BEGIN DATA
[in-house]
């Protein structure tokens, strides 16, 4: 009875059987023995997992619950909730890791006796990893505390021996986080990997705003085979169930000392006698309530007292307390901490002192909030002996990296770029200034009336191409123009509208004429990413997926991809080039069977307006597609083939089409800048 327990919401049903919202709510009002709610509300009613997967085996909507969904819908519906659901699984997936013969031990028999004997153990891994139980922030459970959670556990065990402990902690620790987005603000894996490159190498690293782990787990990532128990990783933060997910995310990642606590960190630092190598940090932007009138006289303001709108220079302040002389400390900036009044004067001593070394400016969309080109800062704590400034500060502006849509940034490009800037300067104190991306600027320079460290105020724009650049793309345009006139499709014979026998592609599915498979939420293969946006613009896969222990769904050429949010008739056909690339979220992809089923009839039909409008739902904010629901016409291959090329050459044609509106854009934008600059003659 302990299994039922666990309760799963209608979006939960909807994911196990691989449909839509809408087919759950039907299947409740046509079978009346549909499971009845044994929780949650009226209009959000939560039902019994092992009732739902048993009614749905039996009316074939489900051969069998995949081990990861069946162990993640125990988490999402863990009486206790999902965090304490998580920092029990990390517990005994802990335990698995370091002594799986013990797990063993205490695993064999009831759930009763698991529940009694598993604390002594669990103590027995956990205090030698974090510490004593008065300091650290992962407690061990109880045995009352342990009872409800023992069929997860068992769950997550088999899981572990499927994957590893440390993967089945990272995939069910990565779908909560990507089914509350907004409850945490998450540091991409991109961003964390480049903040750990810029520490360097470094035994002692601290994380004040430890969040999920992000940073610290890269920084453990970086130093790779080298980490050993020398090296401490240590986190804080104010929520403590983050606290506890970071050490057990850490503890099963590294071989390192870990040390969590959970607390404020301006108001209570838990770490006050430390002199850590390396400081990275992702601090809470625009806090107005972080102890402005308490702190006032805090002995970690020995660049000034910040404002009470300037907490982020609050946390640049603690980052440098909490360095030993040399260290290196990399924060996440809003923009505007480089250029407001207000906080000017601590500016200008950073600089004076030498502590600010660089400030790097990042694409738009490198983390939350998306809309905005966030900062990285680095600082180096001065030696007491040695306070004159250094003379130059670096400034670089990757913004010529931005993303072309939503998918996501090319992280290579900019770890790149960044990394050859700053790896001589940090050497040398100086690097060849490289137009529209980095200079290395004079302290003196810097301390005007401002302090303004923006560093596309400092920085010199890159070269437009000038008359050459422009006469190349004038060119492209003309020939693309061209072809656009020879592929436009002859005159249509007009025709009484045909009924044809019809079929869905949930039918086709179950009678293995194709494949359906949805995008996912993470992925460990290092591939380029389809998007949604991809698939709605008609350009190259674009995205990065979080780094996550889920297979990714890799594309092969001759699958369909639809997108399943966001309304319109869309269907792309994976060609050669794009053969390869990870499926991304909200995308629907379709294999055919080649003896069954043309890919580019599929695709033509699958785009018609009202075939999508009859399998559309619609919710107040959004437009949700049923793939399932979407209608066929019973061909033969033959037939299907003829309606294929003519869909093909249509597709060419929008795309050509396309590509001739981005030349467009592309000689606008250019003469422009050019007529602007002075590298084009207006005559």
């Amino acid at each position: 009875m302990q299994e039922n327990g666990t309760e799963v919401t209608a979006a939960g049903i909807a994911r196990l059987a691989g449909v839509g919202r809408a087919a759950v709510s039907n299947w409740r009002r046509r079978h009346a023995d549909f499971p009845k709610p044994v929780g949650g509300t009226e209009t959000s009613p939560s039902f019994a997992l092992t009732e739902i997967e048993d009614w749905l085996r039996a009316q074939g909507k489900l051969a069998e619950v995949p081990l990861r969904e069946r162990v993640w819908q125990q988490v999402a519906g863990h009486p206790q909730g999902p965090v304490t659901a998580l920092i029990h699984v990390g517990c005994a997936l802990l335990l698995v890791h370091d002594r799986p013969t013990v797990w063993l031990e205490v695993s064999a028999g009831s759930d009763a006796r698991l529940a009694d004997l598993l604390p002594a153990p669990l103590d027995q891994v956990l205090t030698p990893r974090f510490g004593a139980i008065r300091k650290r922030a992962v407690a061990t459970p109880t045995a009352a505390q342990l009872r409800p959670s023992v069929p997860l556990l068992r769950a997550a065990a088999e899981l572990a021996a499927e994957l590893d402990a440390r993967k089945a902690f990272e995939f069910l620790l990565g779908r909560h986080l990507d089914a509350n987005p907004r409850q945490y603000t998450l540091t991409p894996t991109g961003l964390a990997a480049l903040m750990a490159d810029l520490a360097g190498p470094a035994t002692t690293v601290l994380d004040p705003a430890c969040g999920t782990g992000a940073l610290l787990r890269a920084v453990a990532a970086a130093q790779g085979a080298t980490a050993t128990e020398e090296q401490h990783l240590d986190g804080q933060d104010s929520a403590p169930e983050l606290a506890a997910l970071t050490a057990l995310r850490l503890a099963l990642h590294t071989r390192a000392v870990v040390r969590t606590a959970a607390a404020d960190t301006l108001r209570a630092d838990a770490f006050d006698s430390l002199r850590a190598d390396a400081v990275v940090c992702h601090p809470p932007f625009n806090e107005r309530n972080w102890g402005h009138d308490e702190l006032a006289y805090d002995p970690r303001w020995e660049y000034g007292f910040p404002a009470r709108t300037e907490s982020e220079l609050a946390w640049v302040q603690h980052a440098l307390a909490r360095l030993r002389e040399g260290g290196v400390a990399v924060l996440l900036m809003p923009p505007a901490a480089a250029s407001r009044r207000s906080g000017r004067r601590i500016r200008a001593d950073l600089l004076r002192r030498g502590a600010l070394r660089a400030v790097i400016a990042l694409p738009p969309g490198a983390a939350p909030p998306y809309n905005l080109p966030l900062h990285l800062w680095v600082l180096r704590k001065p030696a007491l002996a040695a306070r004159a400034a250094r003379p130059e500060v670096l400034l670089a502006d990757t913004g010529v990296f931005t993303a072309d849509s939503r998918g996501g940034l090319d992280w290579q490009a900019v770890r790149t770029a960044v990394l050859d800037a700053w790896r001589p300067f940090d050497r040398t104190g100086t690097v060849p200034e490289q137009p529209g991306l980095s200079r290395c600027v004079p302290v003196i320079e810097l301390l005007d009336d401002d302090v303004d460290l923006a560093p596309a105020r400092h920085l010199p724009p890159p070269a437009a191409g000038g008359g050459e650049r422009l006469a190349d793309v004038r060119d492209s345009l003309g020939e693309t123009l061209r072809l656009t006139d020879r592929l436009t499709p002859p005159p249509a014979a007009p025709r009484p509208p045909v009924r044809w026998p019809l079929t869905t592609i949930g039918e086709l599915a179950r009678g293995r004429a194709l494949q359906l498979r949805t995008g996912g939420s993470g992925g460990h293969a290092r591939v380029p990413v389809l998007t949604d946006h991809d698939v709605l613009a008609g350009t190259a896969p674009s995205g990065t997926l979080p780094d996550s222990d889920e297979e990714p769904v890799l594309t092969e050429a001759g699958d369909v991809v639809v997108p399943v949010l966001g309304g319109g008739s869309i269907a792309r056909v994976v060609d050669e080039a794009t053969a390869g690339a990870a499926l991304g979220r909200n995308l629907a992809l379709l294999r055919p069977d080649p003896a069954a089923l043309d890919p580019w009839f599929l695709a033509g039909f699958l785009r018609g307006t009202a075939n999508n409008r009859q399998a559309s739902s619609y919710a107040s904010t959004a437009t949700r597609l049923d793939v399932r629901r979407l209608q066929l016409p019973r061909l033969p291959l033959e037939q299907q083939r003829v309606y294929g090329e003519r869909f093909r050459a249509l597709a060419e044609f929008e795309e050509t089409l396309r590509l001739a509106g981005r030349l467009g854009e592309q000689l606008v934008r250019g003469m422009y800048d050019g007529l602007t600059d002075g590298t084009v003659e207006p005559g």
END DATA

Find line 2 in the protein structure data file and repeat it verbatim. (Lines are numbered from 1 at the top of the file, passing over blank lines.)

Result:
């Protein structure tokens, strides 16, 4: 009875059987023995997992619950909730890791006796990893505390021996986080990997705003085979169930000392006698309530007292307390901490002192909030002996990296770029200034009336191409123009509208004429990413997926991809080039069977307006597609083939089409800048 327990919401049903919202709510009002709610509300009613997967085996909507969904819908519906659901699984997936013969031990028999004997153990891994139980922030459970959670556990065990402990902690620790987005603000894996490159190498690293782990787990990532128990990783933060997910995310990642606590960190630092190598940090932007009138006289303001709108220079302040002389400390900036009044004067001593070394400016969309080109800062704590400034500060502006849509940034490009800037300067104190991306600027320079460290105020724009650049793309345009006139499709014979026998592609599915498979939420293969946006613009896969222990769904050429949010008739056909690339979220992809089923009839039909409008739902904010629901016409291959090329050459044609509106854009934008600059003659 302990299994039922666990309760799963209608979006939960909807994911196990691989449909839509809408087919759950039907299947409740046509079978009346549909499971009845044994929780949650009226209009959000939560039902019994092992009732739902048993009614749905039996009316074939489900051969069998995949081990990861069946162990993640125990988490999402863990009486206790999902965090304490998580920092029990990390517990005994802990335990698995370091002594799986013990797990063993205490695993064999009831759930009763698991529940009694598993604390002594669990103590027995956990205090030698974090510490004593008065300091650290992962407690061990109880045995009352342990009872409800023992069929997860068992769950997550088999899981572990499927994957590893440390993967089945990272995939069910990565779908909560990507089914509350907004409850945490998450540091991409991109961003964390480049903040750990810029520490360097470094035994002692601290994380004040430890969040999920992000940073610290890269920084453990970086130093790779080298980490050993020398090296401490240590986190804080104010929520403590983050606290506890970071050490057990850490503890099963590294071989390192870990040390969590959970607390404020301006108001209570838990770490006050430390002199850590390396400081990275992702601090809470625009806090107005972080102890402005308490702190006032805090002995970690020995660049000034910040404002009470300037907490982020609050946390640049603690980052440098909490360095030993040399260290290196990399924060996440809003923009505007480089250029407001207000906080000017601590500016200008950073600089004076030498502590600010660089400030790097990042694409738009490198983390939350998306809309905005966030900062990285680095600082180096001065030696007491040695306070004159250094003379130059670096400034670089990757913004010529931005993303072309939503998918996501090319992280290579900019770890790149960044990394050859700053790896001589940090050497040398100086690097060849490289137009529209980095200079290395004079302290003196810097301390005007401002302090303004923006560093596309400092920085010199890159070269437009000038008359050459422009006469190349004038060119492209003309020939693309061209072809656009020879592929436009002859005159249509007009025709009484045909009924044809019809079929869905949930039918086709179950009678293995194709494949359906949805995008996912993470992925460990290092591939380029389809998007949604991809698939709605008609350009190259674009995205990065979080780094996550889920297979990714890799594309092969001759699958369909639809997108399943966001309304319109869309269907792309994976060609050669794009053969390869990870499926991304909200995308629907379709294999055919080649003896069954043309890919580019599929695709033509699958785009018609009202075939999508009859399998559309619609919710107040959004437009949700049923793939399932979407209608066929019973061909033969033959037939299907003829309606294929003519869909093909249509597709060419929008795309050509396309590509001739981005030349467009592309000689606008250019003469422009050019007529602007002075590298084009207006005559």